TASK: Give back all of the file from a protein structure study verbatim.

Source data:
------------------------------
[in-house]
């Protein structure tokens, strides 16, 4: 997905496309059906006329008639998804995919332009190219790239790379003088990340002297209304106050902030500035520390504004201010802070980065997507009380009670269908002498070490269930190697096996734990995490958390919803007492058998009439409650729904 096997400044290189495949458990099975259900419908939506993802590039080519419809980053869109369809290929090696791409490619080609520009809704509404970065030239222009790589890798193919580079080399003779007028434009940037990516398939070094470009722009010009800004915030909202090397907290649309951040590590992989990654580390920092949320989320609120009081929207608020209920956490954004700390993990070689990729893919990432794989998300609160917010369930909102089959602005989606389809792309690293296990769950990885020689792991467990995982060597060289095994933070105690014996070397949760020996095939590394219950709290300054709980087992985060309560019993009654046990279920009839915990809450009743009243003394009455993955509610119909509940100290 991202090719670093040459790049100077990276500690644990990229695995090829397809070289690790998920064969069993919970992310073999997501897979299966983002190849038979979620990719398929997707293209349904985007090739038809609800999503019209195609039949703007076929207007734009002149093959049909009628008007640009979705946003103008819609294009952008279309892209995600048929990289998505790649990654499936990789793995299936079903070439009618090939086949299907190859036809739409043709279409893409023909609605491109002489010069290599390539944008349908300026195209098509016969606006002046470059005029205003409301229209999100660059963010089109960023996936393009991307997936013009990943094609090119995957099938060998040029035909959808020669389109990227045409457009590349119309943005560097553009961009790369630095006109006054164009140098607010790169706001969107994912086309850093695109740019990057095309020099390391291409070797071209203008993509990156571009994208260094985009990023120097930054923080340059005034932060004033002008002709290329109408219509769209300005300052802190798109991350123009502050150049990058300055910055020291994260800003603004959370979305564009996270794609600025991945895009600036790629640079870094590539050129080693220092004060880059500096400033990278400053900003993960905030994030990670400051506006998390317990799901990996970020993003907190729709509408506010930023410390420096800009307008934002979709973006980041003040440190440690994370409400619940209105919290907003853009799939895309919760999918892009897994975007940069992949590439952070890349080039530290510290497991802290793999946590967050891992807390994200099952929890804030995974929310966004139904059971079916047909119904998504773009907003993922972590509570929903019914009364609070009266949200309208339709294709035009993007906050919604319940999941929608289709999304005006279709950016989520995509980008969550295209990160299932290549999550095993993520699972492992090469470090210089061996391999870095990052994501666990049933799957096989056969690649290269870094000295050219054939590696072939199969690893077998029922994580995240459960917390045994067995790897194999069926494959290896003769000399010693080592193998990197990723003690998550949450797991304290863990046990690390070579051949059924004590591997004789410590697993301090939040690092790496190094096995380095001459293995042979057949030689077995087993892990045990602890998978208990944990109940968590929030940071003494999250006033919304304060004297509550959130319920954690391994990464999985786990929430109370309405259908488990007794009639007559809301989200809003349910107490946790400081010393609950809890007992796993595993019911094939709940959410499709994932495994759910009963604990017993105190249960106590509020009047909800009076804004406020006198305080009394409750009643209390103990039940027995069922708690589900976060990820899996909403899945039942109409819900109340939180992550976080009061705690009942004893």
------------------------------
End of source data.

[in-house]
């Protein structure tokens, strides 16, 4: 997905496309059906006329008639998804995919332009190219790239790379003088990340002297209304106050902030500035520390504004201010802070980065997507009380009670269908002498070490269930190697096996734990995490958390919803007492058998009439409650729904 096997400044290189495949458990099975259900419908939506993802590039080519419809980053869109369809290929090696791409490619080609520009809704509404970065030239222009790589890798193919580079080399003779007028434009940037990516398939070094470009722009010009800004915030909202090397907290649309951040590590992989990654580390920092949320989320609120009081929207608020209920956490954004700390993990070689990729893919990432794989998300609160917010369930909102089959602005989606389809792309690293296990769950990885020689792991467990995982060597060289095994933070105690014996070397949760020996095939590394219950709290300054709980087992985060309560019993009654046990279920009839915990809450009743009243003394009455993955509610119909509940100290 991202090719670093040459790049100077990276500690644990990229695995090829397809070289690790998920064969069993919970992310073999997501897979299966983002190849038979979620990719398929997707293209349904985007090739038809609800999503019209195609039949703007076929207007734009002149093959049909009628008007640009979705946003103008819609294009952008279309892209995600048929990289998505790649990654499936990789793995299936079903070439009618090939086949299907190859036809739409043709279409893409023909609605491109002489010069290599390539944008349908300026195209098509016969606006002046470059005029205003409301229209999100660059963010089109960023996936393009991307997936013009990943094609090119995957099938060998040029035909959808020669389109990227045409457009590349119309943005560097553009961009790369630095006109006054164009140098607010790169706001969107994912086309850093695109740019990057095309020099390391291409070797071209203008993509990156571009994208260094985009990023120097930054923080340059005034932060004033002008002709290329109408219509769209300005300052802190798109991350123009502050150049990058300055910055020291994260800003603004959370979305564009996270794609600025991945895009600036790629640079870094590539050129080693220092004060880059500096400033990278400053900003993960905030994030990670400051506006998390317990799901990996970020993003907190729709509408506010930023410390420096800009307008934002979709973006980041003040440190440690994370409400619940209105919290907003853009799939895309919760999918892009897994975007940069992949590439952070890349080039530290510290497991802290793999946590967050891992807390994200099952929890804030995974929310966004139904059971079916047909119904998504773009907003993922972590509570929903019914009364609070009266949200309208339709294709035009993007906050919604319940999941929608289709999304005006279709950016989520995509980008969550295209990160299932290549999550095993993520699972492992090469470090210089061996391999870095990052994501666990049933799957096989056969690649290269870094000295050219054939590696072939199969690893077998029922994580995240459960917390045994067995790897194999069926494959290896003769000399010693080592193998990197990723003690998550949450797991304290863990046990690390070579051949059924004590591997004789410590697993301090939040690092790496190094096995380095001459293995042979057949030689077995087993892990045990602890998978208990944990109940968590929030940071003494999250006033919304304060004297509550959130319920954690391994990464999985786990929430109370309405259908488990007794009639007559809301989200809003349910107490946790400081010393609950809890007992796993595993019911094939709940959410499709994932495994759910009963604990017993105190249960106590509020009047909800009076804004406020006198305080009394409750009643209390103990039940027995069922708690589900976060990820899996909403899945039942109409819900109340939180992550976080009061705690009942004893």